OutPower

Reconciling Identities & Roles – Aharon McKee

OUT ON THE HILL is the official blog of the Victory Congressional Interns. Views expressed do not necessarily reflect those of LGBTQ Victory Institute. Learn more about the internship at victoryinstitute.org/vci

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The Sunday before Labor Day, I was scrambling to pack my bags and make it to the airport on time, in preparation for a trip that I knew would be life changing but didn’t know how. I felt a million different conflicting emotions as I boarded my plane for D.C. — excitement, intimidation, tranquility, fear, hopeful anticipation. I knew for months at that point that I had secured the internship, but even landing in D.C. it still didn’t feel real. I knew generally what lay ahead of me, but I could not fully internalize the fact that I had been given an opportunity this robust and exclusive. It felt more like I was preparing for a long vacation or an immersive weekend. The array of emotions that I felt as I prepared to leave South Carolina confused me. I should have been nothing but energized, happy, and exhilarated about this unique opportunity. But I wasn’t — I also felt strongly intimidated, precarious, uncertain. I couldn’t put my finger on what this internship really meant for me. I likely will never know the extent to which it will shape my life and career, but I had not even begun to think about what it means for me and the community I was selected to represent. I was busy with the packing, the preparation, the anticipation, the logistics. Before I boarded the plane, it barely crossed my mind to sit and think, really think, about what my presence in this position means for me and those who will come after me.

As my flight comes to an end, the Capitol visible from my window seat, I still don’t have answers to my questions. Personally, politically, culturally; what does this internship mean for me? What does it mean for me to be here? What does it mean for our community?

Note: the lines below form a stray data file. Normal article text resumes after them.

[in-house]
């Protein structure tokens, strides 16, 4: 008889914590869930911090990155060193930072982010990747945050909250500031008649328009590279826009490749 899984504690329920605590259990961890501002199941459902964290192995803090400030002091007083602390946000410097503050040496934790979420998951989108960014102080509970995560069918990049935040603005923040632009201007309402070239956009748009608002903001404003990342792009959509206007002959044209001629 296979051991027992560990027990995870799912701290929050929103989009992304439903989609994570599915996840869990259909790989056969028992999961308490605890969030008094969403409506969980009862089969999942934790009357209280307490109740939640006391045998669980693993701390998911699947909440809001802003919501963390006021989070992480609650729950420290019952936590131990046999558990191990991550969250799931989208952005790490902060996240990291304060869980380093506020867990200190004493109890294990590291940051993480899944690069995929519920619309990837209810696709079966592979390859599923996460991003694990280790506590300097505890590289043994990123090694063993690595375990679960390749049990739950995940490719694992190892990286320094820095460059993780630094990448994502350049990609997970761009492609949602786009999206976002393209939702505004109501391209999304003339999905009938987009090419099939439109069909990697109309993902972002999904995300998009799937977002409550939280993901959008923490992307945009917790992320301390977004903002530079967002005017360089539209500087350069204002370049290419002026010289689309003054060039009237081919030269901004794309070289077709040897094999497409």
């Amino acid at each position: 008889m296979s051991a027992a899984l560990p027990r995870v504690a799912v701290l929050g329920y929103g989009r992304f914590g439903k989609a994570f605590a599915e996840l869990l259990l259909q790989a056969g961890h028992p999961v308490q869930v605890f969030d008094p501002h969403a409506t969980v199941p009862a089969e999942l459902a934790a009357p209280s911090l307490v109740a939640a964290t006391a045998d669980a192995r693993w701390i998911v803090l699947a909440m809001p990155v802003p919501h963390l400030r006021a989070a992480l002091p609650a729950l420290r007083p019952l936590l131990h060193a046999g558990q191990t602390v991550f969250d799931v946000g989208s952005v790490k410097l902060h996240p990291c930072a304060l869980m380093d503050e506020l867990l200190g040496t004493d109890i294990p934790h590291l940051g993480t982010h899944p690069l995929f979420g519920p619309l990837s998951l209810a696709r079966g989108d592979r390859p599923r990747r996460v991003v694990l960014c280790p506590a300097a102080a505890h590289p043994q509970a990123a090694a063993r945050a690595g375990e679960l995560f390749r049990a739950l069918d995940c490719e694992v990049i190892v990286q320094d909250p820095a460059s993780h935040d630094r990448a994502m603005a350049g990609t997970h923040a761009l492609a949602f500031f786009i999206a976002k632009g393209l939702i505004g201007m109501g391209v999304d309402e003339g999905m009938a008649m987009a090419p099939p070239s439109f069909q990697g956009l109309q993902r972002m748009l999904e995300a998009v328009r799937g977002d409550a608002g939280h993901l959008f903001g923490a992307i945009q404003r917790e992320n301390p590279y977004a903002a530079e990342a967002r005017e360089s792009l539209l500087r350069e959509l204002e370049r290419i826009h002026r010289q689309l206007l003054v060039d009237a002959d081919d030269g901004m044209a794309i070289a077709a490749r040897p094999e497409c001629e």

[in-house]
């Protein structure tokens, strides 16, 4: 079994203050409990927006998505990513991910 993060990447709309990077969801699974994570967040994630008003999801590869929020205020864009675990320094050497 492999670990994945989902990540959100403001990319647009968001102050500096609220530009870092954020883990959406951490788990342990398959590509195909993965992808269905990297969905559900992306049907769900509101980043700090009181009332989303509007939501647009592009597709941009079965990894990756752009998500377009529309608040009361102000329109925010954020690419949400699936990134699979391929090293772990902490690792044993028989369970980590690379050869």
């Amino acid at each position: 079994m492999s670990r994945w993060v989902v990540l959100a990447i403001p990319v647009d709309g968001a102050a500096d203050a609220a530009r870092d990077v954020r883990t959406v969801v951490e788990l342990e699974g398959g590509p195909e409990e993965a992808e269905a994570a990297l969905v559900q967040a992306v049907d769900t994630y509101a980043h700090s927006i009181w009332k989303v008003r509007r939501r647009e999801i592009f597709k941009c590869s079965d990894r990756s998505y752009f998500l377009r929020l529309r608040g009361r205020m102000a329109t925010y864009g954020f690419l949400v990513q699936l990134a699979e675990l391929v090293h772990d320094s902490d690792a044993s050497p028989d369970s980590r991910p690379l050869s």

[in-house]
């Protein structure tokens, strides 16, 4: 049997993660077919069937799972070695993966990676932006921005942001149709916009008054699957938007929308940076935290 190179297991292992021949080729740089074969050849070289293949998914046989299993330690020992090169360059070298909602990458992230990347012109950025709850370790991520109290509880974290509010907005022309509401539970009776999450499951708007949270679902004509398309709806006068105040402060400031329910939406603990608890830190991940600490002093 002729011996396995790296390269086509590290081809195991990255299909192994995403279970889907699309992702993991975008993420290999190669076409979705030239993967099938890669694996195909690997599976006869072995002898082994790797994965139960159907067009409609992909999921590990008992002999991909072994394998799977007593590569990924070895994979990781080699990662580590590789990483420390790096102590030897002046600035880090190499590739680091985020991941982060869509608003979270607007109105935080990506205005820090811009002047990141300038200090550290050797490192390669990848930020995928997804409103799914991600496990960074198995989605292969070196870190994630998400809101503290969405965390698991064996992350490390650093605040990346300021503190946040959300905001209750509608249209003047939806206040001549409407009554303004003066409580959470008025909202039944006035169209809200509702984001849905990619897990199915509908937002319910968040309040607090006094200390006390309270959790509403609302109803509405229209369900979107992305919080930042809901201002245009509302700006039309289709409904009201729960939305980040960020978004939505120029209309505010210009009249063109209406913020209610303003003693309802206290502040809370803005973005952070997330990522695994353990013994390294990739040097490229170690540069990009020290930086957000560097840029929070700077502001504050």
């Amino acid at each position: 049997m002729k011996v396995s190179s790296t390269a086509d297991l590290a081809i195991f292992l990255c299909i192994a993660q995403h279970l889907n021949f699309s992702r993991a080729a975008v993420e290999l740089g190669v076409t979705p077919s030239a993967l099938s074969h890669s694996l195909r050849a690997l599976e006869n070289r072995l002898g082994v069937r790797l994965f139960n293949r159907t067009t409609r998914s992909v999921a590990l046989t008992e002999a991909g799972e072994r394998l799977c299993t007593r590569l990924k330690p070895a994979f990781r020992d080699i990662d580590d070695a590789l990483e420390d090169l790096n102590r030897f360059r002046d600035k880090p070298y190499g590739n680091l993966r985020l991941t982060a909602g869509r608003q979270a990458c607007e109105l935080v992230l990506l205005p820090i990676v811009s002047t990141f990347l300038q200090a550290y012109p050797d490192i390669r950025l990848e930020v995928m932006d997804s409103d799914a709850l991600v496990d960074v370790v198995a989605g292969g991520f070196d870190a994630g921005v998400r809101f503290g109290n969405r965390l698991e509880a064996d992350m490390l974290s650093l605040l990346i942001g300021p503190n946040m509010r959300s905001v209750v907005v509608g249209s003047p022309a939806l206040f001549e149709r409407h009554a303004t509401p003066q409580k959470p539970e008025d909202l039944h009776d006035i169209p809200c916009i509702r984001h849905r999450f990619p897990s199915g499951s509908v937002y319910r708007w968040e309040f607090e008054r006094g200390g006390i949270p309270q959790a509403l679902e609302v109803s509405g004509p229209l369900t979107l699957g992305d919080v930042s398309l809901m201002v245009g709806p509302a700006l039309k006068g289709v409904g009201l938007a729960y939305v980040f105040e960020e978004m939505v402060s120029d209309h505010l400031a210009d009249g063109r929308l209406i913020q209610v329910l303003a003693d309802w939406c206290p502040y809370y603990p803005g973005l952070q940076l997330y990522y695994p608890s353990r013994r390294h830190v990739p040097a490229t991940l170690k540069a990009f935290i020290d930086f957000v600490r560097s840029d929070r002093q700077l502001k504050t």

I am not the type of person who intentionally seeks out queer groups to homogenize myself with. In the small conservative towns that I have grown up and studied in, I have grown accustomed to consistently holding drastically different experiences and viewpoints than most of the people around me. Friend groups, churches, classes, organizations; I am rarely accompanied by people who have faced similar forms of societal aggression. So much so that it feels extremely foreign to be in a program like this, surrounded by people who have also delt with the blatant homophobia and microaggressions that people like us face daily. The disconnect between my identity and my social conditioning in a conservative, straight world has made it challenging to really understand what my presence in this program means. Although I am not heterosexual, I rarely associate myself with the LGBTQ community. Being in a program surrounded by other LGBTQ people while working in our extremely heteronormative government has forced me to begin reconciling these conflicting emotions and identities.

The unprecedented nature of being gay on Capitol Hill has made these thoughts and emotions even more challenging to temper. In one sense, it is intimidating to have no blueprint to follow, no roadmap of what to expect. In another sense, it is liberating to chart my own course and create footsteps for those who will come after me. Balancing these two realities while reconciling who I am, where I come from, and what that means for this position are questions that an opportunity of this caliber brings to the fore, because you know the decisions you make are bigger than you. The way I represent myself and our community will influence how straights and queers alike view what is possible, applicable, and acceptable for the LGBTQ community.

Getting used to an office job, living in a big city, and casually running into some of the most powerful people in the world has been a change to get used to. Being among the first and only to enter exclusive spaces has not. Personally, it can be intimidating to go at something wholeheartedly knowing you are among the first to be challenged in this way. Politically, you know you are held to a substantially higher standard than those around you and those who came before you. Culturally, though, I am aware that my presence in this position is unprecedented. I am aware that casually running into the most powerful people in the world means that the most powerful people in the world are casually forced to run into me every day. Casually forced to see us, in positions to influence policy — to influence the future. While I am still not sure what this internship holds for me, and all the things that I should or should not feel, I do know that my presence in this place is unprecedented, and that is not a small responsibility.